Kempe Gowda was a chieftain who ruled over most parts of Karnataka for the better part of the 16th century. History credits him with being a just and humane ruler and he is also widely accepted by historians as being the founder of Bangalore.
His Early Years
Kempe Gowda I was born in 1513 in a village near Yelahanka. He was a chieftain under the Vijayanagara kings, and was as ambitious as he was capable. He studied for nine years in a Guru Kula near Aigondapura (present day Hessaraghatta) where he learnt statecraft and martial skills.
The Origins of Bangalore
Kempe Gowda visualised building a city that would house a military cantonment, water tanks, temples, and provide employment to tradesmen. He approached the Vijayanagara kings for the requisite permission and laid the foundations for what would become Bangalore City in 1532.
The planned city had eight access gates and wide roads and the settlement spread across present day Avenue Road, Ulsoor, Yelahanka, K R Market and Malleswaram. Kempe Gowda built a number of tanks and ensured the just and equitable collection of revenue and taxes. Agriculturists and traders could operate without fear under Kempe Gowda’s reign.
He built a watchtower on a granite hillock which stands to this day in present day Lalbaug. He is also credited with building the Basavanagudi Bull temple, Ulsoor Someshwara temple and Gavi Gangadhareshwara temple, all of which stand strong to this day.
His Arrest and Later Developments
Kempe Gowda won the approval of the Vijayanagara kings who bestowed on him the villages of Ulsoor, Begur Hobli, Varthur, Jigni, Kengeri and Kumbalgod among others. In the early 1550s, besides expanding the frontiers of the empire, Kempe Gowda also struck coins known as Pagodas.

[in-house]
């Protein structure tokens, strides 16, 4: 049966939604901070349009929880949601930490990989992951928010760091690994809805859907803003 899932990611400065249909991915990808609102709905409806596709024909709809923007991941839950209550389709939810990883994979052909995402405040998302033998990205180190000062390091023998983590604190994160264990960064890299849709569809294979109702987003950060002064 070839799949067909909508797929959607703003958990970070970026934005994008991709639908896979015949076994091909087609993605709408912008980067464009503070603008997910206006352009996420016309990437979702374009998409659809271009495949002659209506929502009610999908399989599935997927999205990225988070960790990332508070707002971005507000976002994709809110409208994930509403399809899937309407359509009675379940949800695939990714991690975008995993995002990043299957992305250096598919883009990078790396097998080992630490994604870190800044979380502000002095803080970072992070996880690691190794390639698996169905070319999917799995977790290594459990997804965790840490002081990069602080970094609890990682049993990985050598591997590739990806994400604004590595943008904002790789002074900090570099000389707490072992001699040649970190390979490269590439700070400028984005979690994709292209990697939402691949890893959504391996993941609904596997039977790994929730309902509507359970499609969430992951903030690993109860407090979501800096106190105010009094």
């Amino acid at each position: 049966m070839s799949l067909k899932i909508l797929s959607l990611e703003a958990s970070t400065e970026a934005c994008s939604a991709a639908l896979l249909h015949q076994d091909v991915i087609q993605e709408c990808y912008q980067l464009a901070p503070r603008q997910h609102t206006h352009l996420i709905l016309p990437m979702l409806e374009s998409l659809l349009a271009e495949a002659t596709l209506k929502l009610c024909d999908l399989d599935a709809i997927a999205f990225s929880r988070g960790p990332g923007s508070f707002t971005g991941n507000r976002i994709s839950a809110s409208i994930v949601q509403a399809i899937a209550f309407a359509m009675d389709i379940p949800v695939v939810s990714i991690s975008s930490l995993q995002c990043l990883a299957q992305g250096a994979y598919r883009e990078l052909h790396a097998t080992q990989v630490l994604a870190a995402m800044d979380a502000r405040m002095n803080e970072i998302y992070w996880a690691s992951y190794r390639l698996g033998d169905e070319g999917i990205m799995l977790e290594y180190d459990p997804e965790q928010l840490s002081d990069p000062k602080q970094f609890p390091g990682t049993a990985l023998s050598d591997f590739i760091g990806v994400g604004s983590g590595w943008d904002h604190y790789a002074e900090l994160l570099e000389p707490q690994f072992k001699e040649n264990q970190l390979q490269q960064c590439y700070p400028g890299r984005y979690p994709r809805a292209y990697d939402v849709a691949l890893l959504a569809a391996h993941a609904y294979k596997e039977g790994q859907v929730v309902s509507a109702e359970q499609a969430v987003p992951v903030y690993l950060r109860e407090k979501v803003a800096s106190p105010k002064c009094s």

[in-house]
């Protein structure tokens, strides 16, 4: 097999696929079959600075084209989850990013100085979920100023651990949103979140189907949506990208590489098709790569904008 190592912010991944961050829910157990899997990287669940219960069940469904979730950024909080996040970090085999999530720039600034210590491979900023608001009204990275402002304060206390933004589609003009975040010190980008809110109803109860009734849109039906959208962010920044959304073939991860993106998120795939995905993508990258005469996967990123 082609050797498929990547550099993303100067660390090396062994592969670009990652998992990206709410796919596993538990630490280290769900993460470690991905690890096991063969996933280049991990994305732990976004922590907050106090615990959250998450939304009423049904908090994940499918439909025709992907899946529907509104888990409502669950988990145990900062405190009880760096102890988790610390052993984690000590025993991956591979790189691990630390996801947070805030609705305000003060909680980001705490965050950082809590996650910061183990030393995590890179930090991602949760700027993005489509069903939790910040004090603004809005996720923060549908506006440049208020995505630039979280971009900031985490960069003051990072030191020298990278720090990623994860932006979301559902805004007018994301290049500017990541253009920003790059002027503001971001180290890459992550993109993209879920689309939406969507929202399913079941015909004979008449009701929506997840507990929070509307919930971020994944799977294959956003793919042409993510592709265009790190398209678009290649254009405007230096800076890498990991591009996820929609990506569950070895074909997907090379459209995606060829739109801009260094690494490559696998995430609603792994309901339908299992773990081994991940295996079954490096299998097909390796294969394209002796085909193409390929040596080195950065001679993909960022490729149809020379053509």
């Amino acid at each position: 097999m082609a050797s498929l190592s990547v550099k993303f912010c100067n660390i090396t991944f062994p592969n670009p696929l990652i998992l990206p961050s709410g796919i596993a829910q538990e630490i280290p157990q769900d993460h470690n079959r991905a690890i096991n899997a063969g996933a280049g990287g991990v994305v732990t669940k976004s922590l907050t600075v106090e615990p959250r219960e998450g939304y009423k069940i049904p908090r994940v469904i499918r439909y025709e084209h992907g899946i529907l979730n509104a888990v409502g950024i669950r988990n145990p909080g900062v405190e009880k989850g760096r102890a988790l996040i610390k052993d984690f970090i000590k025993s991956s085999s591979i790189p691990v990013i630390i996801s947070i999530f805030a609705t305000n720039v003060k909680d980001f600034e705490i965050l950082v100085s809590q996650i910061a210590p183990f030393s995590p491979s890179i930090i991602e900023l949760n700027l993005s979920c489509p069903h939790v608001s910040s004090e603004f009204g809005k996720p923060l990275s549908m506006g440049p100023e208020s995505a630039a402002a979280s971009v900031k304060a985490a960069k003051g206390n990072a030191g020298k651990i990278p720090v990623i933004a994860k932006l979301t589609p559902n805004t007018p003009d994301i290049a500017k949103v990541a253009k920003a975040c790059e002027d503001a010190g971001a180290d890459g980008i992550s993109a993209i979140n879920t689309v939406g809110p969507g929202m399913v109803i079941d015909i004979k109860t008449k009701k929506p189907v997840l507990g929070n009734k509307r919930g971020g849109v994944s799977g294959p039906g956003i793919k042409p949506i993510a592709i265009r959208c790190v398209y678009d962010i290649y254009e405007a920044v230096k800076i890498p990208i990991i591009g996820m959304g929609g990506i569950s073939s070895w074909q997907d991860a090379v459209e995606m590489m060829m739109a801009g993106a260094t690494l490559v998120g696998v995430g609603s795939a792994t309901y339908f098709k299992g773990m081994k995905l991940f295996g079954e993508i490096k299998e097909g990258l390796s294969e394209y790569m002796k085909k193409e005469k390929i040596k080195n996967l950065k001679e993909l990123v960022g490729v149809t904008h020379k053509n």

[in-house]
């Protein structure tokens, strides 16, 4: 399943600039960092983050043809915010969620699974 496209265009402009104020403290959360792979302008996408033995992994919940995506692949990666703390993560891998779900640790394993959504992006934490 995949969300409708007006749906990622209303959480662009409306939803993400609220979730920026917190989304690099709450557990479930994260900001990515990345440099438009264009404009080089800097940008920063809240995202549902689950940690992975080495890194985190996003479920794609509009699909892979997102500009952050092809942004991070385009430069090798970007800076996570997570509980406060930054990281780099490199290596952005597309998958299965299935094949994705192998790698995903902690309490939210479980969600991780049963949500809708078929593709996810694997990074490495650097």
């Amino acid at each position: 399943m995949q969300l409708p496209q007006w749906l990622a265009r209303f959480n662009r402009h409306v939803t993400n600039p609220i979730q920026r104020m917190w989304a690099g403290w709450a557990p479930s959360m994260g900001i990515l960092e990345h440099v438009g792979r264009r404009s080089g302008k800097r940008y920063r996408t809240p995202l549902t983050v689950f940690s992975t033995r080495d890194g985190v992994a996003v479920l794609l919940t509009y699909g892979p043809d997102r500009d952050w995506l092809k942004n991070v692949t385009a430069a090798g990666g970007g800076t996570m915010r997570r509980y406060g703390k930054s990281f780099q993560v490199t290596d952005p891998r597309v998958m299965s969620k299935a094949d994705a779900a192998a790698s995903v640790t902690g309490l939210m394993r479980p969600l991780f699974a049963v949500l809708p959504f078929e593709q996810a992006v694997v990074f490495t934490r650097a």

He incurred the displeasure of the Vijayanagara kings for this and was imprisoned for five years. On being released, he was awarded back his territories. After his release from prison, Kempe Gowda built the steps leading to the Shivasamudra temple as a mark of gratitude.
Kempe Gowda was a patron of the arts and authored ‘Ganga-Gouri Sallapamu’ in Telugu. Kempe Gowda died after a reign of three decades in 1570.
As a mark of respect to Kempe Gowda, the Government has named one of the main roads in Bangalore as Kempe Gowda Road. A metal statue to commemorate the founder of Bangalore has been installed at Corporation Circle in Bangalore where it overlooks the bustling metropolis that has grown from the disparate hamlets which Kempe Gowda once ruled over.